I was 20 years old and working in North Dakota when the National Mall in Washington DC hosted the familiar Fourth of July celebration. Featured were musicians Pat Boone, Kate Smith, Dinah Shore, comedians Bob Hope, Red Skelton, and Jack Benny, and preacher Billy Graham.
“Let the world know that the vast majority of us still proudly sing: ‘My Country ‘tis of thee, sweet land of liberty,” the late evangelist announced, “America needs to sing again! America needs to celebrate again! America need to wave the flag again!”
The event is described by Jon Meacham in Songs of America, his new book on music and American history, with this simple sentence: “The two Americas clashed again.”
Why? Because protesters near that Washington Monument on that most patriotic of American days yelled obscenities, threw rocks, paraded naked, set of firecrackers, and pushed a truck into the reflecting pool.
What were they protesting? The Vietnam War, Richard Nixon, and business as usual after a decade of social upheaval that had disrupted every aspect of American life.
I was in North Dakota that summer and untouched by the events of the day; but I was twenty years old, a white preacher boy from the South, mimicking the sounds and substance of Billy Graham every time I got up to give a word of the gospel
Out of the corner of my eye, though, I had watched that other Baptist preacher from the South, Martin Luther King, Jr. He quoted the same Bible, invoked the same Jesus, and appealed to the same devotion that had captured my imagination during summer conferences of praying, preaching, and singing.
For these fifty intervening years, I have prayed, and preached, and sung in the shadow of these other two Baptist preachers from the South: Graham and King. Early on and including the year of our Lord two thousand and seventy, I was mesmerized by that bright shinning light that was Graham: compelling voice, stirring message, capacity crowds. I had decided to follow him.
But the imputed righteousness of his gospel message was gradually undermined by the social justice of the gospel preached by King. What once was a mysterious moon, a sliver of reflected light on the remote circumference of my religious universe, grew larger, bolder, stronger, brighter until it eclipsed entirely the light I had mistaken for the sun itself. While Graham lingered until he was almost one hundred years old, King had died early, and his impact on me as a Baptist preacher occurred almost entirely after his voice was silenced.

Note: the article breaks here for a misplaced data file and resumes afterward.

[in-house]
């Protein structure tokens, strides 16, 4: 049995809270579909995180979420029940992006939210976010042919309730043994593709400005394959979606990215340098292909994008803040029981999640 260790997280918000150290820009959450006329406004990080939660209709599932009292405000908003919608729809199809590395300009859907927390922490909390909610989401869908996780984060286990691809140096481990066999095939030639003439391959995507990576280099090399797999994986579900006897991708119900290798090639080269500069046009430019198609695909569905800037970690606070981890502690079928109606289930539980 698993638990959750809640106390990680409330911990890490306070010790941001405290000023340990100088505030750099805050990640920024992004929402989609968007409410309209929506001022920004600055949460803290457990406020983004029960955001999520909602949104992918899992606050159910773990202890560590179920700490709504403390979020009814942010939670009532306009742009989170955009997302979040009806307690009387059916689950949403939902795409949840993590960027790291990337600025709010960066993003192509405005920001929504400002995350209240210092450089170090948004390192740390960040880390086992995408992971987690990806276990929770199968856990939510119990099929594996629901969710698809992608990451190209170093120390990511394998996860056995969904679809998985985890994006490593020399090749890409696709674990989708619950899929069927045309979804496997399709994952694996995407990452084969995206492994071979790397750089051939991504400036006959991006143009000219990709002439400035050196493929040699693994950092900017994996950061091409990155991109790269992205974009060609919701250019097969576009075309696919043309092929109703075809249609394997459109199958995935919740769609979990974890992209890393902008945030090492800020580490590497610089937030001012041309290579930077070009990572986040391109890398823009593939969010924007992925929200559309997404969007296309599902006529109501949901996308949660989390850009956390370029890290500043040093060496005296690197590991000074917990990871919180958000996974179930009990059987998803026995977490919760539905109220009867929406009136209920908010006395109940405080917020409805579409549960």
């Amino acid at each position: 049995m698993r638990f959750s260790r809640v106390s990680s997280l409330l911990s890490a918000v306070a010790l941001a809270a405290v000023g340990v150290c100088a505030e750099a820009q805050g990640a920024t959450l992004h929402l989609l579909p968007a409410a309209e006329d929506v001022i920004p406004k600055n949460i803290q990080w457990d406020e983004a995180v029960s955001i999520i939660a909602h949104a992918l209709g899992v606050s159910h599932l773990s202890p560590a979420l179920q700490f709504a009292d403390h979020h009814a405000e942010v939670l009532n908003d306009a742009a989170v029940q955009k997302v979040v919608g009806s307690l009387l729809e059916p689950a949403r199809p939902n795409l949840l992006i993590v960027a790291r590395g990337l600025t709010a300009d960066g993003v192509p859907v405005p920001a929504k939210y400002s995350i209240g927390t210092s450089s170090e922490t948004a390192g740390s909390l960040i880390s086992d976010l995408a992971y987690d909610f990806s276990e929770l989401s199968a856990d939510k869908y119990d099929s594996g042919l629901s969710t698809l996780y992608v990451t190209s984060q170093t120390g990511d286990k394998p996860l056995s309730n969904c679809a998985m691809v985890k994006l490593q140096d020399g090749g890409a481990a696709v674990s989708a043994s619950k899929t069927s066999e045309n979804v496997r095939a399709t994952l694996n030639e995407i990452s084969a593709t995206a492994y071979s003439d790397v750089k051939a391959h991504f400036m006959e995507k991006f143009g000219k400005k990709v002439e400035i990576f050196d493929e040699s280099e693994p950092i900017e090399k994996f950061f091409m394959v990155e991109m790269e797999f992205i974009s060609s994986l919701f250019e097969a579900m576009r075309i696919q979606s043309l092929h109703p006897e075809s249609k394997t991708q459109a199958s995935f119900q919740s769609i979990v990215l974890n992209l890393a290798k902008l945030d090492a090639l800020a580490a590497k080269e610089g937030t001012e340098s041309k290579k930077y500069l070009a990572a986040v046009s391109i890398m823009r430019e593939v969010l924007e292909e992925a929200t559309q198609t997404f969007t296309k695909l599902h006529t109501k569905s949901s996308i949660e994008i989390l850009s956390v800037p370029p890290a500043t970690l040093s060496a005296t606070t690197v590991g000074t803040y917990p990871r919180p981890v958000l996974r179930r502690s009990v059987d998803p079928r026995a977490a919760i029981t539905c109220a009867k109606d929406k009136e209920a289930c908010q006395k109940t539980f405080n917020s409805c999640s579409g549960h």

Now I read the list of celebrities gathered on that National Mall almost 50 years ago and note only one thing: they were all white, including Graham. And I think: still today, two Americas clash, again and again.
I ask myself: are these two Americas the lengthening shadows of these two pulpit giants, Graham and King? Do they represent now, in death, what they reflected then, in life: different versions of America? Or more, two versions of Jesus?
Graham’s son Franklin has taken up his father’s work but in doing so has focused on the shadow side of the great evangelist’s legacy. Franklin is perhaps the chief religious voice asserting the cause of White Christian Nationalism.
In a cover article in the July edition of Decision magazine, he writes: “The America that I knew as a young boy growing up in the mountains of North Carolina has changed so radically…. The progressive left has ascended into a national political power that presents a clear and present danger to our basic religious liberties and freedoms.”
Franklin Graham’s stated concerns are abortion and homosexuality. His focus is on the 2020 presidential election.
The legacy of King, on the other hand, is best exemplified by the four United States Congresswomen—all representing marginalized populations of our great country—whom our President has condemned in rude and racist words (and I paraphrase): “Go back to the foreign and forlorn countries from which you have come.”
It is the country of King that is my present and our future. It is the part of the gospel that he emphasized—that we do justice, and love mercy, and walk humbly with God—that rings true today, that gathers the biblical witness of exodus, and service, and resurrection, that reaches out in all directions with the compassionate words of Jesus, “Come unto me, all who labor and are heaven laden, and I will give you rest.”
This is the Baptist preacher of the South that calls forth the better angels of our nature, that sees most clearly that city set upon a hill, and that can lead us into the Promised Land of our deepest hopes and grandest dreams.
Now, almost fifty years later, there is on that same National Mall a memorial to a Baptist preacher from the South—and it is not Billy Graham. I still have a dream.
copyright 2019 Dwight A. Moody